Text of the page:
Regardless, the spread of the Coronavirus will negatively affect the performance of the manufacturing sector, and the general uncertainty surrounding the spread of the virus and the ability to contain it will likely suspend some economic activity that would otherwise occur. History suggests that this has some spillover effects in industrial real estate. Compared to other types of commercial real estate, industrial leases are longer-term and are less likely to respond to short-term disruptions like the ones caused by the Coronavirus. As a result, it is unlikely that manufacturing and warehousing lessees vacate industrial properties because of the spread of the virus. However, many businesses may hold of on signing new agreements until some of the uncertainty subsides. There was a noticeable downtick in industrial demand in the middle of the SARS scare in 2003. Net absorption dipped during Q2 2003, falling into negative territory briefly before rebounding later that year.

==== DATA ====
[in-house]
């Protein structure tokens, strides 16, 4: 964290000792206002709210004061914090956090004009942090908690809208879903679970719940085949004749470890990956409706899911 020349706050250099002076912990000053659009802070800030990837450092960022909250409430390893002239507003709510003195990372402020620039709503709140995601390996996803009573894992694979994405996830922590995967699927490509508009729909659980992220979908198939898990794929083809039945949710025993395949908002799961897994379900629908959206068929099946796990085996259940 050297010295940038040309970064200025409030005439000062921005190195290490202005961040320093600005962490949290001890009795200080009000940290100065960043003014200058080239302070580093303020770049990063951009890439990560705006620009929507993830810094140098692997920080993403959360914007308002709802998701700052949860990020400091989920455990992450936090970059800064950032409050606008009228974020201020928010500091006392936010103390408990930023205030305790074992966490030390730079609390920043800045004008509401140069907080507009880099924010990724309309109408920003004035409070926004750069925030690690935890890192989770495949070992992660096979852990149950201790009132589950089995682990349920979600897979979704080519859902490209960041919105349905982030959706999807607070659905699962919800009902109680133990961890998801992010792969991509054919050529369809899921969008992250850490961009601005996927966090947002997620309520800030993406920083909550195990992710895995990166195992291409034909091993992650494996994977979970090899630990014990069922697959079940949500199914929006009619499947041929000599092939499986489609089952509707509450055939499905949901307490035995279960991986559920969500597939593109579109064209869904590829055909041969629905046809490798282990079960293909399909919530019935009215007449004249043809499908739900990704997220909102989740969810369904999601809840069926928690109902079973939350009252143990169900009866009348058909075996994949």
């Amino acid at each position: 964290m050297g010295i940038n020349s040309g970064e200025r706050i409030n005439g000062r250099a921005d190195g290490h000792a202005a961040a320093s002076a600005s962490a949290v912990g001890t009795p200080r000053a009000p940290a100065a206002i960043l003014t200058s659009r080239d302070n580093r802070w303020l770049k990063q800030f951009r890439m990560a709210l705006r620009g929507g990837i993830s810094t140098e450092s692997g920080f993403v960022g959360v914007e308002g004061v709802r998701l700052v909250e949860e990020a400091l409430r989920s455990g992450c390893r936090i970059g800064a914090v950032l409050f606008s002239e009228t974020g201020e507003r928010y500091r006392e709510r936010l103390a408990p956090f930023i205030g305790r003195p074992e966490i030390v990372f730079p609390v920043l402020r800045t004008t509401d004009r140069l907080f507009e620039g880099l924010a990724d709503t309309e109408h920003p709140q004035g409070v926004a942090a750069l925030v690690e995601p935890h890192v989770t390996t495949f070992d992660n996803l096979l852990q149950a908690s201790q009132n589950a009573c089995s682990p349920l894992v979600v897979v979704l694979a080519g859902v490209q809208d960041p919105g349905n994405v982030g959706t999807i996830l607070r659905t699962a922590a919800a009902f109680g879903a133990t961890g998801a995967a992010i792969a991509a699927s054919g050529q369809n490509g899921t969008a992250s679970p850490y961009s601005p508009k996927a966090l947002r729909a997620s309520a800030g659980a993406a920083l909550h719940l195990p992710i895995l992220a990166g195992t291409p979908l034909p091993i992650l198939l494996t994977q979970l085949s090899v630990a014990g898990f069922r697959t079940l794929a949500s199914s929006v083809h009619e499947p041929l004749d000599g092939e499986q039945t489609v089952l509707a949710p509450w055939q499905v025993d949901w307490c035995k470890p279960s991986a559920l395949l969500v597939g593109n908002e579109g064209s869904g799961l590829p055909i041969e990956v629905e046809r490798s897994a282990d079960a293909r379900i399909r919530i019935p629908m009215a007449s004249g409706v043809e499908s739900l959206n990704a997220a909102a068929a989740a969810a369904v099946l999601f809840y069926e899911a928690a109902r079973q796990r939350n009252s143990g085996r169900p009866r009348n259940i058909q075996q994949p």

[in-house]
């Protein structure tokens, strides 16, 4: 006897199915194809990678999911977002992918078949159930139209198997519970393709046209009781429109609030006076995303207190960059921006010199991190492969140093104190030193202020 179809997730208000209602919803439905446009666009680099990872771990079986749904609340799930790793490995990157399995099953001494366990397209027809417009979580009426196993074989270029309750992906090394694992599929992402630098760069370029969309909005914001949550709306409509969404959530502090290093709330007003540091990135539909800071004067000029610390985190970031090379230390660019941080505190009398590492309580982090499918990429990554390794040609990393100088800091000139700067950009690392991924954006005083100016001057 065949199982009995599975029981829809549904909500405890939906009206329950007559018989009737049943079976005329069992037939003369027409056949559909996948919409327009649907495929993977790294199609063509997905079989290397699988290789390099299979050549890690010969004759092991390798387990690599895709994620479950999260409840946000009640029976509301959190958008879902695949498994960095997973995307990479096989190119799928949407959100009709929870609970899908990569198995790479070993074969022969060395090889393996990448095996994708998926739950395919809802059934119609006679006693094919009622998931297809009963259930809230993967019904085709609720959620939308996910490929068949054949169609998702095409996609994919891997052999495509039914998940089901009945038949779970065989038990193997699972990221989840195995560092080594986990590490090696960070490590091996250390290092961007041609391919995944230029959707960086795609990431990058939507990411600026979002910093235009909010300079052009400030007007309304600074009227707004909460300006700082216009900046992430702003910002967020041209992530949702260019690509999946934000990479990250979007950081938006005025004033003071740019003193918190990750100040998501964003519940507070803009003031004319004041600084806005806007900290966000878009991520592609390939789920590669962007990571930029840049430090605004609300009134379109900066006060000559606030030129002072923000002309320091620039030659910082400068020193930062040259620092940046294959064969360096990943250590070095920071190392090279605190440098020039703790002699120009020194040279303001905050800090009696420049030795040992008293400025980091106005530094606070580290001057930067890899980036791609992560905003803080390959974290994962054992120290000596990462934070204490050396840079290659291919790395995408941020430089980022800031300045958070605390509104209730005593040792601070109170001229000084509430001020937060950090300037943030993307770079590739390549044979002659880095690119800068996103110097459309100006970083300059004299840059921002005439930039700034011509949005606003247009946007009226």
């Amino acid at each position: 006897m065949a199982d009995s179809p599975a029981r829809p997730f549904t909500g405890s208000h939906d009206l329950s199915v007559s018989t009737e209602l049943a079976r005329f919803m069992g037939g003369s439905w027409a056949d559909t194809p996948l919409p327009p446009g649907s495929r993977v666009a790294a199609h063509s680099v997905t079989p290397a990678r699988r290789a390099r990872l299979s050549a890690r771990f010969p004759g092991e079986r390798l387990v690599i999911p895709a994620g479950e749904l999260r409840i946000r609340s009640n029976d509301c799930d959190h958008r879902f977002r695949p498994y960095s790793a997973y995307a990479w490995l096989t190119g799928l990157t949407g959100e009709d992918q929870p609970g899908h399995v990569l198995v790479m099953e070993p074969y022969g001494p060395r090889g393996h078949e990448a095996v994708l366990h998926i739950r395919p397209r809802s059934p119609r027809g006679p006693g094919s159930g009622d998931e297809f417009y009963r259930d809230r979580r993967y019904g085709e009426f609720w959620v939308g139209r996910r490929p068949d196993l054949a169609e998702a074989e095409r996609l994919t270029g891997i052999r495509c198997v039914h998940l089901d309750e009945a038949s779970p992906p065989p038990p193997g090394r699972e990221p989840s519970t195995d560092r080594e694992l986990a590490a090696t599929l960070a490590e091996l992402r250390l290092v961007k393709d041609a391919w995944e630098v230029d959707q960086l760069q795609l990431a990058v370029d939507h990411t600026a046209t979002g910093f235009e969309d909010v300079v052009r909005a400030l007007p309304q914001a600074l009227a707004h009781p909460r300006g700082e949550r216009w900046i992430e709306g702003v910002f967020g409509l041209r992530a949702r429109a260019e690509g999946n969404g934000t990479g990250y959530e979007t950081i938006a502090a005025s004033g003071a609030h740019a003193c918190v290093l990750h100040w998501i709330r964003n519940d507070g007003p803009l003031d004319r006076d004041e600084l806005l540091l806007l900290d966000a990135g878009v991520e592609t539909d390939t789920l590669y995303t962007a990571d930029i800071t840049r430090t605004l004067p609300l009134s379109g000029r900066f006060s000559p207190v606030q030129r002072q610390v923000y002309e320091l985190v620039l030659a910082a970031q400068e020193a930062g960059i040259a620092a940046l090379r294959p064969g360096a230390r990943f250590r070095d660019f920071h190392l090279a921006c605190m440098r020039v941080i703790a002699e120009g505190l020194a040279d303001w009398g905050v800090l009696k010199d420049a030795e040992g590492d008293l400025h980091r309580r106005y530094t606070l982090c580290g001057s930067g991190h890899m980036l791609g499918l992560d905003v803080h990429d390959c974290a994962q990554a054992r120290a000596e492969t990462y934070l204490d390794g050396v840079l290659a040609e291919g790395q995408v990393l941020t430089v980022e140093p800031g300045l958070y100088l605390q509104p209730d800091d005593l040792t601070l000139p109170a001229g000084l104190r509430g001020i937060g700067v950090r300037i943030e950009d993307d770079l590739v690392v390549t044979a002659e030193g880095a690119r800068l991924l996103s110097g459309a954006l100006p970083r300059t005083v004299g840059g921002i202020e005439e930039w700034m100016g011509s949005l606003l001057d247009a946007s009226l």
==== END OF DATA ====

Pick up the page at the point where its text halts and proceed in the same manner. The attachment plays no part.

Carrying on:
There is likely to be similar temporary downward pressure on industrial demand during the Coronavirus outbreak. As mentioned earlier, China plays a larger role in U.S. manufacturing process now, so an outbreak is a bigger deal than it was in 2003. However, industrial demand hinges less on manufacturing performance than it did 15-20 years ago as over 85% of existing inventory in the U.S. is used for distribution. Growth in e-commerce has propelled much of the strength in industrial over the past several years, as retailers continue to look for warehousing space to better position themselves for residential deliveries. E-commerce retailers may face similar short term-disruptions, as they will also have to worry about having imported products available for sale. But e-commerce has consistently been one of the strongest growth areas in the economy over the last 15 years, even during periods where they overall economy was growing slowly, and the push to deliver goods to households quickly should continue to provide support for industrial real estate demand.